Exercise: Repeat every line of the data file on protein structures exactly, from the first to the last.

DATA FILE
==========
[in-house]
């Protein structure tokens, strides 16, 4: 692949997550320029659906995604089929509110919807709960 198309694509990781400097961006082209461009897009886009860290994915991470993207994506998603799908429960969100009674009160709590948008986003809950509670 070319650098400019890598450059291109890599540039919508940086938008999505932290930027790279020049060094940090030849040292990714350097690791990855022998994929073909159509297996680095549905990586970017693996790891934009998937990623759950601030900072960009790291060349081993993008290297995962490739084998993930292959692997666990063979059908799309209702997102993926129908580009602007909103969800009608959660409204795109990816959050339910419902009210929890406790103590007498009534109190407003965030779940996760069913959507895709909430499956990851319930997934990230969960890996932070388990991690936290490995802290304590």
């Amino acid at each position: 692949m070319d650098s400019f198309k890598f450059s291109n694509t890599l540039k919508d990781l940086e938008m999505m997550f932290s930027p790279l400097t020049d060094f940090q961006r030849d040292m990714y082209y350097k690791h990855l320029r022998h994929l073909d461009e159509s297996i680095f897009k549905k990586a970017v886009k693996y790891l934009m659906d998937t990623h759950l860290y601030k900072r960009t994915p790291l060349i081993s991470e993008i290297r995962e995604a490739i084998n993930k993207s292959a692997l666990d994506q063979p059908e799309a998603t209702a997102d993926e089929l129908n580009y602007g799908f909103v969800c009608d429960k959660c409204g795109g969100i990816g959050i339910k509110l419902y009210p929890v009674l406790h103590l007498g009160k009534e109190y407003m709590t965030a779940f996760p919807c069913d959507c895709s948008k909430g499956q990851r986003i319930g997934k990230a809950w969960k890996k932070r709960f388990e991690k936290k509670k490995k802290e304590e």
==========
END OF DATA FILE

[in-house]
């Protein structure tokens, strides 16, 4: 692949997550320029659906995604089929509110919807709960 198309694509990781400097961006082209461009897009886009860290994915991470993207994506998603799908429960969100009674009160709590948008986003809950509670 070319650098400019890598450059291109890599540039919508940086938008999505932290930027790279020049060094940090030849040292990714350097690791990855022998994929073909159509297996680095549905990586970017693996790891934009998937990623759950601030900072960009790291060349081993993008290297995962490739084998993930292959692997666990063979059908799309209702997102993926129908580009602007909103969800009608959660409204795109990816959050339910419902009210929890406790103590007498009534109190407003965030779940996760069913959507895709909430499956990851319930997934990230969960890996932070388990991690936290490995802290304590």
């Amino acid at each position: 692949m070319d650098s400019f198309k890598f450059s291109n694509t890599l540039k919508d990781l940086e938008m999505m997550f932290s930027p790279l400097t020049d060094f940090q961006r030849d040292m990714y082209y350097k690791h990855l320029r022998h994929l073909d461009e159509s297996i680095f897009k549905k990586a970017v886009k693996y790891l934009m659906d998937t990623h759950l860290y601030k900072r960009t994915p790291l060349i081993s991470e993008i290297r995962e995604a490739i084998n993930k993207s292959a692997l666990d994506q063979p059908e799309a998603t209702a997102d993926e089929l129908n580009y602007g799908f909103v969800c009608d429960k959660c409204g795109g969100i990816g959050i339910k509110l419902y009210p929890v009674l406790h103590l007498g009160k009534e109190y407003m709590t965030a779940f996760p919807c069913d959507c895709s948008k909430g499956q990851r986003i319930g997934k990230a809950w969960k890996k932070r709960f388990e991690k936290k509670k490995k802290e304590e």